Investing in digital skills in the Italian Pharaon pilot: “cascade training”

Pharaon is also a laboratory for training activities to grow digital skills, carried out continuously in Italy by the Tuscan and Apulian sites.

Investment in the growth of digital skills is fundamental to encourage the digitalisation of the healthcare sector and social services providers. The reduction of inequalities increasingly and largely depends on access to technology and the implementation of inclusive digital and social strategies. This implies the adoption of a multidimensional approach to address all different perspectives that can show an individual frailty (such as learning, employment, social relationships, health management). Despite some progress, Italy lags other European countries in terms of digital skills. 54% of the Italian population between 16 and 74 years old don’t have basic digital skills, a gap that is felt even more in the younger groups, where delay is marked more than European standards. Italy’s National Strategy for Digital Skills aims at overcoming the digital divide and promoting the improvement of digital skills. Furthermore, it’s clear that this type of intervention must be integrated into the healthcare system, as well as into the educational one, and adapted to the needs of different groups of people in order to not exacerbate existing inequalities.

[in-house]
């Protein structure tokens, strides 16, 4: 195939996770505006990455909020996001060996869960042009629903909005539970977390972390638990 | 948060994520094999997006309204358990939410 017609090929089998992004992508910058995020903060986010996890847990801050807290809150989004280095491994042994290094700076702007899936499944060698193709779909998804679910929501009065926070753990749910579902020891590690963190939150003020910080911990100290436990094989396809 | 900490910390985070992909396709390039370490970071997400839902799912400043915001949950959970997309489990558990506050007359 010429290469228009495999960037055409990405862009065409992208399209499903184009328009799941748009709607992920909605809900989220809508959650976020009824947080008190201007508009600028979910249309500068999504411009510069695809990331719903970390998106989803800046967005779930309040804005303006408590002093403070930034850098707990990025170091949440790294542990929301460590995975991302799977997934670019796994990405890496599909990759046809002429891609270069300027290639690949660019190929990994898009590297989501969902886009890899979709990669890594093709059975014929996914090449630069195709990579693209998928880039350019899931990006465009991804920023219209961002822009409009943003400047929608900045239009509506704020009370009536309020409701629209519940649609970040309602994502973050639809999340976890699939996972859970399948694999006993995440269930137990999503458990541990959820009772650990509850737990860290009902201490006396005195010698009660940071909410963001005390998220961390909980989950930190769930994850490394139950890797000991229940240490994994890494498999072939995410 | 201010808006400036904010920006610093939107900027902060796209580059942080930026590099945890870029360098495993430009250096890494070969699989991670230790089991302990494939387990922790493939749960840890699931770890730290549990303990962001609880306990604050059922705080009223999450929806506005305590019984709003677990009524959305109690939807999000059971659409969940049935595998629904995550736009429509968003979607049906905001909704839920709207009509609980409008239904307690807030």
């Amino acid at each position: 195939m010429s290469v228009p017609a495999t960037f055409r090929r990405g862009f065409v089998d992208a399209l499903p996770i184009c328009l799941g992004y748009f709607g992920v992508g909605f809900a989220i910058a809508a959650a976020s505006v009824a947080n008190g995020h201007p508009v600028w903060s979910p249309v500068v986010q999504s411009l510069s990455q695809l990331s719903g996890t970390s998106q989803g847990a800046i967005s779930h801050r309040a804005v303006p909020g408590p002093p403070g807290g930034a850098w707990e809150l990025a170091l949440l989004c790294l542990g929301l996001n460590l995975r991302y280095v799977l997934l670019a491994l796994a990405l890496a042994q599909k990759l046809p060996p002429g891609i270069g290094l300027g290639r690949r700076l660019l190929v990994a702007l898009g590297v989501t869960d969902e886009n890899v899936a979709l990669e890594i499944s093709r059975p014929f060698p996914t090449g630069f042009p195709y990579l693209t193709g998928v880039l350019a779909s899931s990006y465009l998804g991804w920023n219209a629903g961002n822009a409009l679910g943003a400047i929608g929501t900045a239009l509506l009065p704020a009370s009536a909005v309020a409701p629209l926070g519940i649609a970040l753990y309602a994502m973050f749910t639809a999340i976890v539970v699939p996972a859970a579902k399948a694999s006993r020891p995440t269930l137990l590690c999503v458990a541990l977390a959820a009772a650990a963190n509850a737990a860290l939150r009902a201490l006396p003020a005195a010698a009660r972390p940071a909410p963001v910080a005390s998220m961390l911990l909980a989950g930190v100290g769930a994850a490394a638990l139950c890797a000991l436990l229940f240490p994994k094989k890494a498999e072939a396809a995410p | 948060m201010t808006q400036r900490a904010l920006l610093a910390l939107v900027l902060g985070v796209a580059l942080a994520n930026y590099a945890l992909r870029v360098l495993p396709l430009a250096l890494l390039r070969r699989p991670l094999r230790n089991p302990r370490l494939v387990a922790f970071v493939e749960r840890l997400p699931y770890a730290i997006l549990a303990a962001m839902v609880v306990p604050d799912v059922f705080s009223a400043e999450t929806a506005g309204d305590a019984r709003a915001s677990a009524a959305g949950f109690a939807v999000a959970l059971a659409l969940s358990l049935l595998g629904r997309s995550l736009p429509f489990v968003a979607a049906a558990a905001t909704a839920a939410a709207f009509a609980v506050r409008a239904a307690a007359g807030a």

In the Italian Pharaon pilot sites, the “cascade training” methodology is applied which takes place at a two levels: the first, from organizations to professionals; the second, from each of the formal caregiver to the users, older adults and family members involved. At the first level, the training content is mainly linked to the correct and aware use of the technologies used. We have now evidence that offering professionals opportunities to train and new skills and abilities is a necessary condition to ensure the peaceful transmission of competences and trust to end users. The role of professionals therefore becomes double: being users of the technology themselves, from one side, and being facilitators of the same technology for older adults and their caregivers, on the other side.

Photo taken from the Age-positive image library of the Centre for Ageing Better